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Giving Compass' Take:
• Solar Foods, Finland-based company, is developing a way to create alternative protein ingredient using renewable electricity and CO2.
• What are other examples of alternative meat products? Do you see any in your local community stores? How can funding sustainable meat production help reduce negative impacts on the environment?
• Read about investments in food sustainability.
The startups using new technology to pull carbon dioxide from the airare beginning to use that CO2 to make products like fuel and, in one case, inviting consumers to pay to store it underground as a way to fight climate change. But it can also be an ingredient in food.
Solar Foods, a Finland-based company, has developed a process to use renewable electricity and CO2 to produce a healthy ingredient that looks like wheat flour and contains 50% protein. The company is currently gathering data to apply for a food license from the EU later this year and plans to begin commercial production in 2021.
“We started to think about what are the preconditions that you could have in order to establish the most environmentally friendly food,” says CEO and cofounder Pasi Vainikka, who previously worked as a researcher at Finland’s national research institute. By using the basic materials of electricity and CO2, they realized, it would be possible to make food that could avoid the massive environmental footprint of agriculture—which comprises everything from land and water use to the emissions from fertilizing crops or raising animals.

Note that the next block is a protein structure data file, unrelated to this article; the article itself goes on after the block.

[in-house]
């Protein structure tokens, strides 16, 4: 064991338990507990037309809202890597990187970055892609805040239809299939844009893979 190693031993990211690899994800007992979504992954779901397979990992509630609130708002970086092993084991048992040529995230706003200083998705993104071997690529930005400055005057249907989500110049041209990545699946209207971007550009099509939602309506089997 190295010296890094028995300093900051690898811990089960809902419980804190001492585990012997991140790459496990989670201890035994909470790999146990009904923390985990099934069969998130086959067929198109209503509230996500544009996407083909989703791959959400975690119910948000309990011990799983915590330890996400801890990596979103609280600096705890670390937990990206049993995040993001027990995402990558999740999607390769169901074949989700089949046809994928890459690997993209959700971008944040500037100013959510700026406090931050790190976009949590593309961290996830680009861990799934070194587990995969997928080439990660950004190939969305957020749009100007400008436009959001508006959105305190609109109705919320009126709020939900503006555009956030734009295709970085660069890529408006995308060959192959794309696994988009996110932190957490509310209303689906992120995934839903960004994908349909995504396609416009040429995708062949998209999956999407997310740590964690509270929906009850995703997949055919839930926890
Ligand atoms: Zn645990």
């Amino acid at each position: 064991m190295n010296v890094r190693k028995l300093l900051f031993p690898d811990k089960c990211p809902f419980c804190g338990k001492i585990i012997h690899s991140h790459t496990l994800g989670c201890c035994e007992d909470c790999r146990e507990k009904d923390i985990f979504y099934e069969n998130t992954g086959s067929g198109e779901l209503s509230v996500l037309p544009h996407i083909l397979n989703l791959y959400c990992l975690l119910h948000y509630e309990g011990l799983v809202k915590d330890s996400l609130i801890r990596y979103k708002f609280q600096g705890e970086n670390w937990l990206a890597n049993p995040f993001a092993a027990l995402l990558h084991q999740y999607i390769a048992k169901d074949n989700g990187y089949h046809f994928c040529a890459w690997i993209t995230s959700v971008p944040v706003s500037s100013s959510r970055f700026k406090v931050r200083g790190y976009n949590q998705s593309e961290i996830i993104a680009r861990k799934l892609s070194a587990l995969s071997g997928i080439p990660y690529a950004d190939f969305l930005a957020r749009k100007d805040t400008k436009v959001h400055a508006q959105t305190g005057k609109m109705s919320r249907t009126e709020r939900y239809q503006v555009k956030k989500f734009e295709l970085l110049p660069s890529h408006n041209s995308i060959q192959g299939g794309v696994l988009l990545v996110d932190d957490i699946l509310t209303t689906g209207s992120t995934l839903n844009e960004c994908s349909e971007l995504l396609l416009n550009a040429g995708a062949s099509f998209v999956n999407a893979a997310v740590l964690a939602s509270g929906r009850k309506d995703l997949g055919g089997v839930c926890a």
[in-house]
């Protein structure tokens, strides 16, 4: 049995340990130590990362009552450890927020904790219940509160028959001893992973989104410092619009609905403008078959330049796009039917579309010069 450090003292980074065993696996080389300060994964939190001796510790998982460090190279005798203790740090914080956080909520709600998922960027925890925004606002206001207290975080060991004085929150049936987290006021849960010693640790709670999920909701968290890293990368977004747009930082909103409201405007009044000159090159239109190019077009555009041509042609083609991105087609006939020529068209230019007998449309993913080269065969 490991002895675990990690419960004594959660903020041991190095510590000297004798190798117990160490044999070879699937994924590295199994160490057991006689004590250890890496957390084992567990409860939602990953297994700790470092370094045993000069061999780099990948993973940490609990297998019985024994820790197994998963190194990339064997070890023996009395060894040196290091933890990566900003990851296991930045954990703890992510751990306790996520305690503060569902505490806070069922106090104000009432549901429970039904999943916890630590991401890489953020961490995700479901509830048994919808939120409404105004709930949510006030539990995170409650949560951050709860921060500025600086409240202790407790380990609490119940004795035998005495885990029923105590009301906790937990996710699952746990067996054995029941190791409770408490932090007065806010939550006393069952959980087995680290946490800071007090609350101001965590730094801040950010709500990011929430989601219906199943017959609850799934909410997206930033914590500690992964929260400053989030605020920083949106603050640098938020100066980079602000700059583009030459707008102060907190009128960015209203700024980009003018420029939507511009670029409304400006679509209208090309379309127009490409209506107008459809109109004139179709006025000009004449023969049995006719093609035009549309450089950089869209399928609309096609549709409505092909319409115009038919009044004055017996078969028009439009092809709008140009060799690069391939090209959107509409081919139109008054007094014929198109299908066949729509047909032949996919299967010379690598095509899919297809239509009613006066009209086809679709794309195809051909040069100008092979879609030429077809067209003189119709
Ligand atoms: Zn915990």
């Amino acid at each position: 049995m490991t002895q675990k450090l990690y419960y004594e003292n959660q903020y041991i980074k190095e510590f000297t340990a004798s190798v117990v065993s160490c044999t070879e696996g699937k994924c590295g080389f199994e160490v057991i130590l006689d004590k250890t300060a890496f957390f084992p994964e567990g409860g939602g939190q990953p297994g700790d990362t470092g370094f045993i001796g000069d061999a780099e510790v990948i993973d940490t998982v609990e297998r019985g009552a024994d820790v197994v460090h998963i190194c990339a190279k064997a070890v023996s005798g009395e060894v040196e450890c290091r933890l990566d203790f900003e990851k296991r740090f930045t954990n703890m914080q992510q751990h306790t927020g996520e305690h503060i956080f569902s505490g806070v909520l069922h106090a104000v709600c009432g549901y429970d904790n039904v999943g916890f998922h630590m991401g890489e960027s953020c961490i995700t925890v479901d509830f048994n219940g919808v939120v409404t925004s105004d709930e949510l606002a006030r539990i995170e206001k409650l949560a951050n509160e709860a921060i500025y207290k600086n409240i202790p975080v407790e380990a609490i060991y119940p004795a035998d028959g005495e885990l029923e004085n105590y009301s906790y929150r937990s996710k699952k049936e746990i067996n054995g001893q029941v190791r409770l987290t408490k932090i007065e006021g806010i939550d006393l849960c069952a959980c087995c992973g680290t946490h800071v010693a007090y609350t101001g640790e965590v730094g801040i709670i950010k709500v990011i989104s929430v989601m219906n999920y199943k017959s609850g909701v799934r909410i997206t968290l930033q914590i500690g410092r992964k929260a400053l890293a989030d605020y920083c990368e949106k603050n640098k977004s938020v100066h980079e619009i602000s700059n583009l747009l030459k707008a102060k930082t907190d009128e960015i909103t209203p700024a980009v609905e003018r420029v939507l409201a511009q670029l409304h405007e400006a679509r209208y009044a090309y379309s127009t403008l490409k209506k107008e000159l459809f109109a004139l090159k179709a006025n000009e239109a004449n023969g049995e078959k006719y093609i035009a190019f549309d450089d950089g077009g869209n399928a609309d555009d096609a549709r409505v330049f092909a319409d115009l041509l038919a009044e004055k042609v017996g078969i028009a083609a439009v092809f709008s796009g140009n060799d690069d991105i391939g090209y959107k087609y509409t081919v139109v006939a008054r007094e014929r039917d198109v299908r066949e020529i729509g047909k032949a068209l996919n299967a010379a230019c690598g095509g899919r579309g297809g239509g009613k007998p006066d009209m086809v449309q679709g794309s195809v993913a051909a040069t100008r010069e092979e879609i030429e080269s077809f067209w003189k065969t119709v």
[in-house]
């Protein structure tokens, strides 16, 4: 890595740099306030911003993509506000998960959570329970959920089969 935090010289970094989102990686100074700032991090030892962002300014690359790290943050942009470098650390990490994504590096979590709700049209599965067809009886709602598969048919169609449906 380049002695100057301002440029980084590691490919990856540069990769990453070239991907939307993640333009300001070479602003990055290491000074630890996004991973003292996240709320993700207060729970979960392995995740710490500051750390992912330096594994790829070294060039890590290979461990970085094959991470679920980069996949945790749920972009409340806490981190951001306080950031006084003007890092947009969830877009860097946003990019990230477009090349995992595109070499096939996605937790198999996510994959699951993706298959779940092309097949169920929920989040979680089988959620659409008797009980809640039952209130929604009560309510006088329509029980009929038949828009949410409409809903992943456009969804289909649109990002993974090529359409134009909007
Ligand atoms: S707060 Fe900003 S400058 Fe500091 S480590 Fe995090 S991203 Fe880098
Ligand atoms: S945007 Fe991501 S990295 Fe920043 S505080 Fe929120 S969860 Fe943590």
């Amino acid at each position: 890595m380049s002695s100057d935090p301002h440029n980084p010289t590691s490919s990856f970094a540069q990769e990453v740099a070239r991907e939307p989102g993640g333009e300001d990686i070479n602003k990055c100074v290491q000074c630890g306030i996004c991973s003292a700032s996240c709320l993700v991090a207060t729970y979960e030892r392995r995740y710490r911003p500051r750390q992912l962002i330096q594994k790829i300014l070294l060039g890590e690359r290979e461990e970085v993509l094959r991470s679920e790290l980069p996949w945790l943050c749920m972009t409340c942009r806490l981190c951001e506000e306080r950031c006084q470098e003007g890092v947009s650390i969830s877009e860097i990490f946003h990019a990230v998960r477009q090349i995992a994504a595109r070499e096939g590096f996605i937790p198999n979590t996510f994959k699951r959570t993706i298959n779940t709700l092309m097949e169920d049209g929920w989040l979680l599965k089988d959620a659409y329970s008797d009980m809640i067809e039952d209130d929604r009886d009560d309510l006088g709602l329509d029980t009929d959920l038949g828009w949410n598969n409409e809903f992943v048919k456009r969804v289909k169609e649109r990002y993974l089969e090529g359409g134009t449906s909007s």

Food made through fermentation, like beer or lab-grown meat, currently relies on feeding plant sugars to microbes. The new process replaces those sugars with carbon. The process uses solar power to split water through electrolysis in a bioreactor, creating hydrogen that can give microbes energy as they’re also fed carbon. The microbes produce a food that’s composed of roughly 20-25% carbs, 5-10% fat, and 50% protein.
It’s a far more efficient way to produce protein than raising cattle. Producing a single burger, by one estimate, requires 64.5 square feet of land, mostly for cattle feed. Grazing cattle and growing grains to feed them are both leading causes of deforestation in places like the Amazon.
Read the full article about burgers made from CO2 by Adele Peters at Fast Company.